Background: The current study tested age of onset as a moderator of intervention efficacy on drinking and consequence outcomes among a high-risk population of college students (i.e., former high school athletes).

Methods: Students were randomized to one of four conditions: assessment only control, combined parent-based intervention (PBI) and brief motivational intervention (BMI), PBI alone, and BMI alone. Participants (n = 1,275) completed web-administered measures at baseline (summer before starting college) and 10-month follow-up.

Results: Overall, the combined intervention demonstrated the strongest and most consistent reductions across all outcomes, particularly with the youngest initiators. Participants who initiated drinking at the youngest ages had significantly lower peak drinking, typical weekly drinking, and reported consequences at follow-up when they received the combined intervention when compared to the control group. The BMI and PBI groups, when examined independently, demonstrated significant effects across outcomes but were inconsistent across the different age groups.

Conclusion: Results suggest the combination of a PBI and a peer-delivered BMI is an appropriate and efficacious way to reduce drinking and related consequences among individuals who initiated drinking earlier in adolescence and are at an increased risk of experiencing alcohol problems.

This paper assesses the methodology employed in longitudinal studies of advertising and youth drinking and smoking behaviors. These studies often are given a causal interpretation in the psychology and public health literatures. Four issues are examined from the perspective of econometrics. First, specification and validation of empirical models. Second, empirical issues associated with measures of advertising receptivity and exposure. Third, potential endogeneity of receptivity and exposure variables. Fourth, sample selection bias in baseline and follow-up surveys. Longitudinal studies reviewed include 20 studies of youth drinking and 26 studies of youth smoking. Substantial shortcomings are found in the studies, which preclude a causal interpretation.

06 May 2014 In General Health




OBJECTIVES: To investigate the prospective relationship between alcohol consumption and incident mobility limitation. DESIGN: Cohort study. SETTING: The Health Aging and Body Composition study, conducted in Memphis, Tennessee, and Pittsburgh, Pennsylvania. PARTICIPANTS: Three thousand sixty-one adults aged 70 to 79 without mobility disability at baseline. MEASUREMENTS: Incidence of mobility limitation, defined as self-report at two consecutive semiannual interviews of any difficulty walking one-quarter of a mile or climbing stairs, and incidence of mobility disability, defined as severe difficulty or inability to perform these tasks at two consecutive reports. Alcohol intake, lifestyle-related variables, diseases, and health status indicators were assessed at baseline. RESULTS: During a follow-up time of 6.5 years, participants consuming moderate levels of alcohol had the lowest incidence of mobility limitation (total: 6.4 per 100 person-years (person-years); men: 6.4 per 100 person-years; women: 7.3 per 100 person-years) and mobility disability (total: 2.7 per 100 person-years; men: 2.5 per 100 person-years; women: 2.9 per 100 person-years). Adjusting for demographic characteristics, moderate alcohol intake was associated with lower risk of mobility limitation (hazard ratio (HR)=0.70, 95% confidence interval (CI)=0.55-0.89) and mobility disability (HR=0.66, 95% CI=0.45-0.95) than never or occasional consumption. Additional adjustment for lifestyle-related variables substantially reduced the strength of the associations (HR=0.85, 95% CI=0.66-1.08 and HR=0.81, 95% CI=0.56-1.18, respectively). Adjustment for diseases and health status indicators did not affect the strength of the associations, suggesting that lifestyle is most important in confounding this relationship. CONCLUSION: Lifestyle-related characteristics mainly accounted for the association between moderate alcohol intake and lower risk of functional decline over time. These findings do not support a direct causal effect of alcohol intake on physical function.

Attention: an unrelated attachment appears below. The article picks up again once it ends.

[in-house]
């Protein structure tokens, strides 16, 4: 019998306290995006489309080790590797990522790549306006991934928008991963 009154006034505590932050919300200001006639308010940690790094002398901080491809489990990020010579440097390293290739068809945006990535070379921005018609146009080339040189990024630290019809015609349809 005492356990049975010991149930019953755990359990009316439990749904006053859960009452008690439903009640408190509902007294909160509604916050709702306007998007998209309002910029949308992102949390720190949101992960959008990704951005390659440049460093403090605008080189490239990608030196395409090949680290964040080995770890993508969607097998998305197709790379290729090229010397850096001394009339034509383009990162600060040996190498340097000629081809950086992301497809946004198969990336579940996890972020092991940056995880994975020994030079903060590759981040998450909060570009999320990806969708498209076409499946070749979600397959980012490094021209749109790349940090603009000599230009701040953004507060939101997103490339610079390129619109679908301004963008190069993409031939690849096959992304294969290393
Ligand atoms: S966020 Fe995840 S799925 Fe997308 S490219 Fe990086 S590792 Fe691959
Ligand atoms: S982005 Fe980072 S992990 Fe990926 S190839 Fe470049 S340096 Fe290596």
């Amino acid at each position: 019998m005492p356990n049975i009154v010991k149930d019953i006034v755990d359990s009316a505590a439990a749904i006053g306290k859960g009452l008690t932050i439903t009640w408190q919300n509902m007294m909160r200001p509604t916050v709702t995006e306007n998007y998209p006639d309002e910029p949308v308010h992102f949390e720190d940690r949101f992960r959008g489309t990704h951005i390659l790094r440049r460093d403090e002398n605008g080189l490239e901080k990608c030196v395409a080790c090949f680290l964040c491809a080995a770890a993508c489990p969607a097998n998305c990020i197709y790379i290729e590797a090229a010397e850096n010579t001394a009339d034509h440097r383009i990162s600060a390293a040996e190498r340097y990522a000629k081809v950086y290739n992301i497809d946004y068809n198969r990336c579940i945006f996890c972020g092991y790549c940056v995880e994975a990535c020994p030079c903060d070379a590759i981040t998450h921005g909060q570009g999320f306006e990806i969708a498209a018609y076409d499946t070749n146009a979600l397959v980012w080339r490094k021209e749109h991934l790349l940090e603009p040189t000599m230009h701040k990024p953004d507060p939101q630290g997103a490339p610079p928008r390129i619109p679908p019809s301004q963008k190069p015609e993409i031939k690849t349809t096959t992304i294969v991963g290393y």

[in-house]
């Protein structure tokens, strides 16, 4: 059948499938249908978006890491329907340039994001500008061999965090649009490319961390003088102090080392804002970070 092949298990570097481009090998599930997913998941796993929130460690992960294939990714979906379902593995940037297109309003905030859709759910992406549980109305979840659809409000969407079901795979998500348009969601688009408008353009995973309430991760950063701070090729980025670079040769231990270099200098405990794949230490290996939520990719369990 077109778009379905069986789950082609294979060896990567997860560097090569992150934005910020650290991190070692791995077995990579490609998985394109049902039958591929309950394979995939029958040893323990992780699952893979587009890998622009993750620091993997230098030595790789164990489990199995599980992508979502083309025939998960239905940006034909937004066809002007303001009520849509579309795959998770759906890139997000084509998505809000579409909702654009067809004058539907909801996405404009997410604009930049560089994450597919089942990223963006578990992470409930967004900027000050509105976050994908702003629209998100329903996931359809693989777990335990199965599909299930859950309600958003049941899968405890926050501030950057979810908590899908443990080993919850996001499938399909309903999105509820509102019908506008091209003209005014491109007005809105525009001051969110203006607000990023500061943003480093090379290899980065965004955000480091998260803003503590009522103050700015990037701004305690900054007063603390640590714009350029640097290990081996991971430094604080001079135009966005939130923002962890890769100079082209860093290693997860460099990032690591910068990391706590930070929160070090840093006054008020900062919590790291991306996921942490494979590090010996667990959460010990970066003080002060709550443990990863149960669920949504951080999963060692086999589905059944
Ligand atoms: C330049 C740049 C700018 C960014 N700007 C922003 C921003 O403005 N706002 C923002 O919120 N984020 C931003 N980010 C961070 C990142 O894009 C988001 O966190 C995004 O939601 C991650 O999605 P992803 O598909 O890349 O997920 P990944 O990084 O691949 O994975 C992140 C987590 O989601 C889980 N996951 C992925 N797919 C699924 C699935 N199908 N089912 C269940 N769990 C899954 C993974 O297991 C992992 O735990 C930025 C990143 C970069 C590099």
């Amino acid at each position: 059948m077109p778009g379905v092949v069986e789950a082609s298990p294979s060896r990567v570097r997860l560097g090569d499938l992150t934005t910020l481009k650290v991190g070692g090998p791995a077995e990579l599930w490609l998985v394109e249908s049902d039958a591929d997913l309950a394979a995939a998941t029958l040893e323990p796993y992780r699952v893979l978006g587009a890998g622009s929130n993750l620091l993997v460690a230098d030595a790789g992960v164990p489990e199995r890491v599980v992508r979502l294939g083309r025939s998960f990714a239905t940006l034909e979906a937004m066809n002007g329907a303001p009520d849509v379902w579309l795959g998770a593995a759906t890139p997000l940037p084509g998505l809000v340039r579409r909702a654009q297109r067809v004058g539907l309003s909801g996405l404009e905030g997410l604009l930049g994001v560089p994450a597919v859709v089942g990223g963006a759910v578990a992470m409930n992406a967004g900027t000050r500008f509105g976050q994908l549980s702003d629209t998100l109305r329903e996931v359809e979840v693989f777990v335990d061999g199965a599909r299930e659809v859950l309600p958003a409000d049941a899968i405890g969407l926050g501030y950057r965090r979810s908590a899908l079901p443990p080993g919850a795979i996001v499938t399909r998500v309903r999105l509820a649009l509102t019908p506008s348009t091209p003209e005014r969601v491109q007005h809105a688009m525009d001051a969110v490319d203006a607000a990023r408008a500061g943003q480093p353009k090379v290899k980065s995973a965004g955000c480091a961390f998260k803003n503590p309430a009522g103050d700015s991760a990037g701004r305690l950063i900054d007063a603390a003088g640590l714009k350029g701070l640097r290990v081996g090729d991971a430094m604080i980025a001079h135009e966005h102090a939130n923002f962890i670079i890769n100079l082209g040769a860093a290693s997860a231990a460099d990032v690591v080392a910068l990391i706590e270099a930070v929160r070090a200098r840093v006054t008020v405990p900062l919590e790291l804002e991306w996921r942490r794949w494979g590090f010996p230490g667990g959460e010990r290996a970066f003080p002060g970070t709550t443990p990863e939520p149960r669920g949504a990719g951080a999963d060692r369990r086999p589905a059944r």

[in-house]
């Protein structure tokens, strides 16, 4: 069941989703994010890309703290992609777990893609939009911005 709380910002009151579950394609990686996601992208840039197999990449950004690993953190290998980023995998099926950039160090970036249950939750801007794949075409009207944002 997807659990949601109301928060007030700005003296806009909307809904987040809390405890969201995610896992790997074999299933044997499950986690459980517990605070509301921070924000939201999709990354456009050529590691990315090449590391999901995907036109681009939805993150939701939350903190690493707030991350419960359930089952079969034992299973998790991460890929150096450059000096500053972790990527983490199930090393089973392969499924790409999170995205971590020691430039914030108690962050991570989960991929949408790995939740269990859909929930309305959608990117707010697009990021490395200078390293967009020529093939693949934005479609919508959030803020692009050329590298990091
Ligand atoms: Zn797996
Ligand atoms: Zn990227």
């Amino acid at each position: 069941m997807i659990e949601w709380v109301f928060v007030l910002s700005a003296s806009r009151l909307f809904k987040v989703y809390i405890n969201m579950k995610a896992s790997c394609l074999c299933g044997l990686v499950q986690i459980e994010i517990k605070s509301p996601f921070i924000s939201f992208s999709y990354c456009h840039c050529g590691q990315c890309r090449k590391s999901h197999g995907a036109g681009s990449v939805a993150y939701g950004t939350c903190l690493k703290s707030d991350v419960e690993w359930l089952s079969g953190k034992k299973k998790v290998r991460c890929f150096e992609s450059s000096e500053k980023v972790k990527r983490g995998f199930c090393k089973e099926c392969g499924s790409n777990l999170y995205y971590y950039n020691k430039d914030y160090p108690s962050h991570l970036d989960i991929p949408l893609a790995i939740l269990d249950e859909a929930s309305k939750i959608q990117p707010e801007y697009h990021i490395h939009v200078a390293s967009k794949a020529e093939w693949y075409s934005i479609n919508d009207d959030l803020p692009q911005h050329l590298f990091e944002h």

06 May 2014 In General Health




Context:Low overnight urinary melatonin metabolite concentrations have been associated with increased risk for breast cancer among postmenopausal women. The Postmenopausal Women's Alcohol Study was a controlled feeding study to test the effects of low to moderate alcohol intake on potential risk factors for breast cancer including serum and urinary levels of hormones and other biomarkers. Previously, we observed significant increases in concentrations of serum estrone sulfate and dehydroepiandrosterone sulfate in participants after consumption of 15 or 30 g (one or two drinks) of alcohol per day.Objective:In the present analysis, we evaluated the relationship of alcohol consumption with 24-h urinary 6-sulfatoxymelatonin (6-SMT) concentration (micrograms per 24 h).Design and Participants:Healthy postmenopausal women (n = 51) consumed a controlled diet plus each of three treatments (a nonalcoholic placebo beverage or 15 or 30 g alcohol/d) during three 8-wk periods in random order under conditions of weight maintenance.Measures:6-SMT was measured in 24-h urine samples that were collected at entry into the study (baseline) and at the midpoint (4 wk) and end (8 wk) of each of the three diet periods.Results:Concentration of 6-SMT was not significantly modified by the alcohol treatment after adjustment for body mass index, hours of sleep, daylight hours, and baseline level of 6-SMT.Conclusions:These results suggest that low to moderate daily alcohol consumption does not significantly affect 24-h urinary levels of melatonin among healthy postmenopausal women.




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